Forests

Lessons from an Indian Tribe on How to Manage the Food-Forest Nexus

Scattered across 240 sq km on the remote Niyamgiri hill range in the eastern Indian state of Odisha, an ancient tribal group known as the Dongria Kondh have earned themselves a reputation as trailblazers.

To Defend the Environment, Support Social Movements Like Berta Cáceres and COPINH

The 2015 Goldman Environmental Prize for Central and South America has been awarded to Berta Cáceres, an indigenous Honduran woman who co-founded the Council of Popular and Indigenous Organizations of Honduras, known as COPINH.

Anger Seethes in Gabon after Wood Company Sacks Protesting Workers

There is rising anger among trade unionists, environmentalists and civil society groups in Gabon after a wood company, Rain Forest Management (RFM), sacked 38 fixed-term workers last month in Mbomao, Ogooué-Ivindo province.

Zimbabwe’s Famed Forests Could Soon Be Desert

There’s a buzz in Zimbabwe’s lush forests, home to many animal species, but it’s not bees, bugs or other wildlife. It’s the sound of a high-speed saw, slicing through the heart of these ancient stands to clear land for tobacco growing, to log wood for commercial export and to supply local area charcoal sellers.

REDD and the Green Economy Continue to Undermine Rights

Dercy Teles de Carvalho Cunha is a rubber-tapper and union organiser from the state of Acre in the heart of the Brazilian Amazon, with a lifelong love of the forest from which she earns her livelihood – and she is deeply confounded by what her government and policymakers around the world call “the green economy.”

Panama’s Indigenous People Want to Harness the Riches of Their Forests

For indigenous people in Panama, the rainforest where they live is not only their habitat but also their spiritual home, and their link to nature and their ancestors. The forest holds part of their essence and their identity.

Istanbul’s Citizens Discover Green Solidarity

A year after the Gezi Park uprising – a protest that began as an act to save trees – exploded into anti-government riots around the country, sparking cohesive community efforts to fight urban sprawl, the face of environmental activism and awareness in Turkey has changed.

New Fund to Build on “Unprecedented Convergence” Around Land Rights

Starting next year, a new grant-making initiative will aim to fill what organisers say has been a longstanding gap in international coordination and funding around the recognition of community land rights.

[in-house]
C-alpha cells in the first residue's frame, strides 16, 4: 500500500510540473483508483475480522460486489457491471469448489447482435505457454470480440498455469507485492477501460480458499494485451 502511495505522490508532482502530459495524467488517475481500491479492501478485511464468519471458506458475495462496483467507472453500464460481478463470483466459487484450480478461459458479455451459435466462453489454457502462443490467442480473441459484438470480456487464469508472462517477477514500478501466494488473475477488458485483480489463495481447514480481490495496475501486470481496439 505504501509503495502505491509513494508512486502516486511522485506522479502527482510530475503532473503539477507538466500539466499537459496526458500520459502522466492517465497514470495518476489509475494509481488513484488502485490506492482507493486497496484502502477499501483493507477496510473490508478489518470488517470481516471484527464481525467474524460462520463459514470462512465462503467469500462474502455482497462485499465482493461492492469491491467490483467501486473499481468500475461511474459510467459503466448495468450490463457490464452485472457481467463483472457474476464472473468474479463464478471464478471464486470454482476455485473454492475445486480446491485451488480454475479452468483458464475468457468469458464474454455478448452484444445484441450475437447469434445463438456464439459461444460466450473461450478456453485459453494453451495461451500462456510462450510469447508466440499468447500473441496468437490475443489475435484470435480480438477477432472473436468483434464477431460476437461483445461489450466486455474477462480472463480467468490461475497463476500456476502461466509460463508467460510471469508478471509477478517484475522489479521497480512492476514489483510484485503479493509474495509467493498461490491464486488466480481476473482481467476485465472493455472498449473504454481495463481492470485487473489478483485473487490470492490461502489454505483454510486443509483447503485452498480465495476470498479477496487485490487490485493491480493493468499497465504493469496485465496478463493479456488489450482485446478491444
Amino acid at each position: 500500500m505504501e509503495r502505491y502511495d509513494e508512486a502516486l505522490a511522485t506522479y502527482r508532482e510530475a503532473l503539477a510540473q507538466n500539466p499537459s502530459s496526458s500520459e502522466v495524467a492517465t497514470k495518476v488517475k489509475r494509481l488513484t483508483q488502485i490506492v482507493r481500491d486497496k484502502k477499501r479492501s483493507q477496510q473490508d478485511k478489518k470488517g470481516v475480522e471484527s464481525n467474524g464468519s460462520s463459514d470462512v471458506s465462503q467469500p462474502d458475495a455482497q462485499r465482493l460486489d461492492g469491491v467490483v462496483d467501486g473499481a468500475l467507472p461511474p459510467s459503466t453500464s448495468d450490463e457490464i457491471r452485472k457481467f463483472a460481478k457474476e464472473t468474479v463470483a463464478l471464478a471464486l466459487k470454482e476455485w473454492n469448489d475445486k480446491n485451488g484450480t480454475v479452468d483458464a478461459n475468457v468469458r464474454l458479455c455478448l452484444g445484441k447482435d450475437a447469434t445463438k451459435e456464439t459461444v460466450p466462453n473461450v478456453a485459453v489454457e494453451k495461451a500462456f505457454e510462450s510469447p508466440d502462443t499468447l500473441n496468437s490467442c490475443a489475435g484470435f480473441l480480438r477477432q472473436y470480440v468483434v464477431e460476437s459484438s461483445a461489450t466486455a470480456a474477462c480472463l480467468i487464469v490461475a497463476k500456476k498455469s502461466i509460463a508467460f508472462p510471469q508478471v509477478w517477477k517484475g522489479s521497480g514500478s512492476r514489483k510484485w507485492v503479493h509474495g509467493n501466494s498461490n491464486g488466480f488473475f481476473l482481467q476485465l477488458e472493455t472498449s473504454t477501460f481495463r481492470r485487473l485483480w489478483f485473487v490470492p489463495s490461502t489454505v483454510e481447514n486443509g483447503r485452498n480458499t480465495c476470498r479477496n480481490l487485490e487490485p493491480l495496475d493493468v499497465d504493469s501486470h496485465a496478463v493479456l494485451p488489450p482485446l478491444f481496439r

World’s Last Remaining Forest Wilderness at Risk

The world’s last remaining forest wilderness is rapidly being lost – and much of this is taking place in Canada, not in Brazil or Indonesia where deforestation has so far made the headlines.

Forest Rights Offer Major Opportunity to Counter Climate Change

The international community is failing to take advantage of a potent opportunity to counter climate change by strengthening local land tenure rights and laws worldwide, new data suggests.

Latin America’s Forests Need Laws – and Much More

Latin America’s parliaments have failed to protect the forests and to guarantee their sustainable use, despite the fact that a number of countries have laws on forests, legislators from the region said at a global summit in the Mexican capital.

Cuba’s Burgeoning Private Sector Hungry for Flora and Fauna

The lack of markets to supply raw materials for Cuba’s new private sector, along with the poverty in isolated rural communities, is fuelling the poaching of endangered species of flora and fauna.

Indigenous Leaders Targeted in Battle to Protect Forests

Indigenous leaders are warning of increased violence in the fight to save their dwindling forests and ecosystems from extractive companies.

OP-ED: Protect Elephants and Gorillas to Sustain Our Forests

Of the endangered species listed for protection under the Convention on Migratory Species (CMS) a great many are forest dwellers – West African elephants, gorillas, bats and many birds.  

Measuring CO2 in Green Ecosystems of the Mexican Caribbean

Jungles, forests, mangroves, swamps and lagoons are natural carbon storehouses or “sinks” in the Caribbean regions of Mexico. But now studies are being conducted to measure their capacity for absorbing carbon dioxide from the atmosphere.

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